WASHINGTON — Ted Nugent, Kid Rock and Sarah Palin had a fete to remember at the White House for several hours Wednesday night, as President Donald Trump treated the high-profile supporters to a white-china private dinner, a room-by-room tour and free-range policy chat.
Nugent — a guitar demigod, knife-between-the-teeth hunter and conservative provocateur — offered an inside glimpse of a gracious, relaxed and house-proud president with ample time to offer his thoughts on a wide array of topics, from entertainment to existential geopolitical perils.
"We were there for four hours, man!" Nugent, a 68-year-old Detroit native, said in a telephone interview Thursday, using an expletive to signal his amazement at Trump's willingness to spend so much time with his three casually dressed visitors.
"He gave us a wonderful personal tour of every room and talked about the origins of every carpet and every painting — there was a Monet — and then we had dinner," said Nugent, who has referred to former President Barack Obama as a "mongrel" and to Hillary Clinton with an array of unflattering epithets.
The encounter included a tour of the executive residence, a grip-and-grin session with Trump in the Oval Office and an impromptu snapshot — featuring a sneering Palin — in front of Hillary Clinton's official portrait as the three guests and their families left through the East Wing. Nugent said one member of the group — he wouldn't say who — asked the three to extend their middle fingers beneath the portrait.
"I politely declined," he said. "Let the juxtaposition speak for itself."
Sean Spicer, the White House press secretary, described the meeting as "a long-planned" token of the president's appreciation for Palin's support in the 2016 campaign. But Nugent said it was much more than that.
"It was like a family reunion," he said. "None of us expected this. He showed us the bed in the Lincoln Bedroom and explained how that was where the president's son died. He knew the designer of the chairs. He showed us the bulletproof glass."
During dinner, which ended with flaming baked Alaska in honor of Palin — who was governor of that state when she served as Sen. John McCain's running mate in 2008 — the president and his guests engaged in a wide-ranging conversation that Nugent said included the following topics: "health, fitness, food, rock 'n' roll, Chuck Berry and Bo Diddley, secure borders, the history of the United States, guns, bullets, bows and arrows, North Korea, Russia" and a half-dozen other issues.
It was not clear if the president expected quite as much company. The invitation was initially extended to Palin, who promptly invited the two aging, gun-loving, stringy-haired musical bad boys — Nugent, a radio icon of the 1970s, and Kid Rock, who rode the short-lived country-rap-rock trend to fame, which included a brief marriage to the actress Pamela Anderson.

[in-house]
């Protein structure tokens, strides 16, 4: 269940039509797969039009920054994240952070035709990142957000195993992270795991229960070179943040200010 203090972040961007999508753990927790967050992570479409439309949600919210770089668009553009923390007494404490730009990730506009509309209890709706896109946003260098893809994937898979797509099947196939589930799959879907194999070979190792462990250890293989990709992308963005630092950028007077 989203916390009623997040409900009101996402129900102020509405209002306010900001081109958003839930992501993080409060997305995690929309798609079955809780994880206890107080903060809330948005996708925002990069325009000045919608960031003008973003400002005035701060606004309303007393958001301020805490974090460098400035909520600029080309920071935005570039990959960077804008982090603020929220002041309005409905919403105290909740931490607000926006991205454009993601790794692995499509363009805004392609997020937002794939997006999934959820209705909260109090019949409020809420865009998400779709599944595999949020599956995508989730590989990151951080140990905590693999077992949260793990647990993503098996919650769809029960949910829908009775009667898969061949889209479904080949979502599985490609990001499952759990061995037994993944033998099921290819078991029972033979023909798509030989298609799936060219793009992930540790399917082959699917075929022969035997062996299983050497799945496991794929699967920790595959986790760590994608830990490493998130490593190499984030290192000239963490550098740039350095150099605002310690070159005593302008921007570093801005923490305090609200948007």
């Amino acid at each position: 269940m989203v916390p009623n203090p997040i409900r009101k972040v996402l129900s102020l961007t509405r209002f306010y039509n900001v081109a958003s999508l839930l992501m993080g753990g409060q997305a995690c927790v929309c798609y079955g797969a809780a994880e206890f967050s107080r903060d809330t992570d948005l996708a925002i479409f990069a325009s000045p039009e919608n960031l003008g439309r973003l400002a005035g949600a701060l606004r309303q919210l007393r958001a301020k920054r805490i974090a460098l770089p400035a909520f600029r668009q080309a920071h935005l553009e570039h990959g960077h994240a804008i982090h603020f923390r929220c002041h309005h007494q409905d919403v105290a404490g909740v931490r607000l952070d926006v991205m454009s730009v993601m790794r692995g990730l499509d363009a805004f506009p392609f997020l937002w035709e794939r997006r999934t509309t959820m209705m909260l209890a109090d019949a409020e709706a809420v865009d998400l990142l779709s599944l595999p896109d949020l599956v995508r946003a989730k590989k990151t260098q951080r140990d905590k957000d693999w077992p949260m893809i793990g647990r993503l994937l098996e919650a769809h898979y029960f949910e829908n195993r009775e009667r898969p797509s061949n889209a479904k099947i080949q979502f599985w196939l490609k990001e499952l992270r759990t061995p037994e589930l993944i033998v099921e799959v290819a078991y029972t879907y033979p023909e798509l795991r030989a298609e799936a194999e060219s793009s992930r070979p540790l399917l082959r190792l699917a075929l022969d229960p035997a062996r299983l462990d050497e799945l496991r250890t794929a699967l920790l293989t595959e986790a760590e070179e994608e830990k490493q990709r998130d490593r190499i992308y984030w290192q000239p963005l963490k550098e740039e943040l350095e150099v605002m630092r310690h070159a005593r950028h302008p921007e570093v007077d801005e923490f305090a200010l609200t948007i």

Palin, whose slashing, populist-in-pumps political style prefigured Trump's economic nationalist message, bonded with the president, another former reality TV star. She posted a raft of pictures on her website the morning after the visit, which had not been listed on the president's public schedule.
"President Trump's invitation for dinner included bringing a couple of friends," Palin wrote on her web page, which displays behind-the-scenes snapshots with a grinning Trump.
"Asked why I invited Kid Rock and Ted Nugent, I joked, 'Because Jesus was booked,'" she wrote.
Nugent, who posed, capped in a camouflage cowboy hat, with a seated Trump in the Oval Office, was the subject of a 2012 Secret Service investigation after suggesting violence toward Obama during that year's re-election campaign.
Not everyone was pleased with the visit.
"Ted Nugent, vile racist who called Obama a subhuman mongrel, feted by Donald Trump. Disgusting, disgraceful," Norman Ornstein, a progressive political scientist, wrote in a Twitter message.
Kid Rock, whose legal name is Robert Ritchie, wore his signature backward fedora and easygoing expression.
"I played Barack Obama's inauguration even though I didn't vote for him," he told The Guardian in 2015. "I didn't agree with his policies, but there was an exciting sense of change in the air." However, he said, "that promise hasn't been fulfilled. The country is more divided than ever."
Trump had extended an invitation to Palin during the campaign, but his staff was surprised when she brought along the musical accompaniment.
One aide read the manifest of visitors and asked colleagues, "Who is Theodore Nugent?" according to a former Trump campaign official in close contact with the White House.
Nugent chortled when asked if he regretted his comments about Obama and Clinton.
"No! I will never apologize for calling out evil people," he said, arguing that Obama "intentionally dismantled the American dream for eight years."